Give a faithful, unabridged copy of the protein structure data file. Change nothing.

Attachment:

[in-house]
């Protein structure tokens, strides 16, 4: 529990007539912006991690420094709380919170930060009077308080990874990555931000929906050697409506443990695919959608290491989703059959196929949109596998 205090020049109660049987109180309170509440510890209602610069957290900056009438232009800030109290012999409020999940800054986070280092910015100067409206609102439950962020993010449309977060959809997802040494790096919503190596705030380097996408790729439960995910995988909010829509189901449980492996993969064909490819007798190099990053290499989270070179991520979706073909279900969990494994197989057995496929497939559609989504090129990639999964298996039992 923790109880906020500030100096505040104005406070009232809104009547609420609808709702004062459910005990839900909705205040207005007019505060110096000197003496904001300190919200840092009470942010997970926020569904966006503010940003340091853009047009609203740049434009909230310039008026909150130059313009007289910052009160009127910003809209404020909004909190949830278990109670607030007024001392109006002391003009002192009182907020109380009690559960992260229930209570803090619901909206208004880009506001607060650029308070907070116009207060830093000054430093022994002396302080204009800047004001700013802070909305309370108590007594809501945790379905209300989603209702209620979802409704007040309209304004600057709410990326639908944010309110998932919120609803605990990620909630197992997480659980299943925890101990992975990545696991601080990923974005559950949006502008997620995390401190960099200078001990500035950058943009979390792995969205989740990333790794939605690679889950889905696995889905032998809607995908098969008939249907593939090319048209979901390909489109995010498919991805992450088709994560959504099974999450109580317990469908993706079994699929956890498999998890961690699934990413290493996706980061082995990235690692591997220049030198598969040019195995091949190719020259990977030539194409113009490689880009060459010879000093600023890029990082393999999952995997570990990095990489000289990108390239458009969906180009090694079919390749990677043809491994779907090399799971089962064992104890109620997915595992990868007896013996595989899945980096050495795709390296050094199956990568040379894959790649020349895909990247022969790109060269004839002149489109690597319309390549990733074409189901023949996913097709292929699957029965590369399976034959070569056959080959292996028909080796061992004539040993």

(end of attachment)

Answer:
[in-house]
């Protein structure tokens, strides 16, 4: 529990007539912006991690420094709380919170930060009077308080990874990555931000929906050697409506443990695919959608290491989703059959196929949109596998 205090020049109660049987109180309170509440510890209602610069957290900056009438232009800030109290012999409020999940800054986070280092910015100067409206609102439950962020993010449309977060959809997802040494790096919503190596705030380097996408790729439960995910995988909010829509189901449980492996993969064909490819007798190099990053290499989270070179991520979706073909279900969990494994197989057995496929497939559609989504090129990639999964298996039992 923790109880906020500030100096505040104005406070009232809104009547609420609808709702004062459910005990839900909705205040207005007019505060110096000197003496904001300190919200840092009470942010997970926020569904966006503010940003340091853009047009609203740049434009909230310039008026909150130059313009007289910052009160009127910003809209404020909004909190949830278990109670607030007024001392109006002391003009002192009182907020109380009690559960992260229930209570803090619901909206208004880009506001607060650029308070907070116009207060830093000054430093022994002396302080204009800047004001700013802070909305309370108590007594809501945790379905209300989603209702209620979802409704007040309209304004600057709410990326639908944010309110998932919120609803605990990620909630197992997480659980299943925890101990992975990545696991601080990923974005559950949006502008997620995390401190960099200078001990500035950058943009979390792995969205989740990333790794939605690679889950889905696995889905032998809607995908098969008939249907593939090319048209979901390909489109995010498919991805992450088709994560959504099974999450109580317990469908993706079994699929956890498999998890961690699934990413290493996706980061082995990235690692591997220049030198598969040019195995091949190719020259990977030539194409113009490689880009060459010879000093600023890029990082393999999952995997570990990095990489000289990108390239458009969906180009090694079919390749990677043809491994779907090399799971089962064992104890109620997915595992990868007896013996595989899945980096050495795709390296050094199956990568040379894959790649020349895909990247022969790109060269004839002149489109690597319309390549990733074409189901023949996913097709292929699957029965590369399976034959070569056959080959292996028909080796061992004539040993």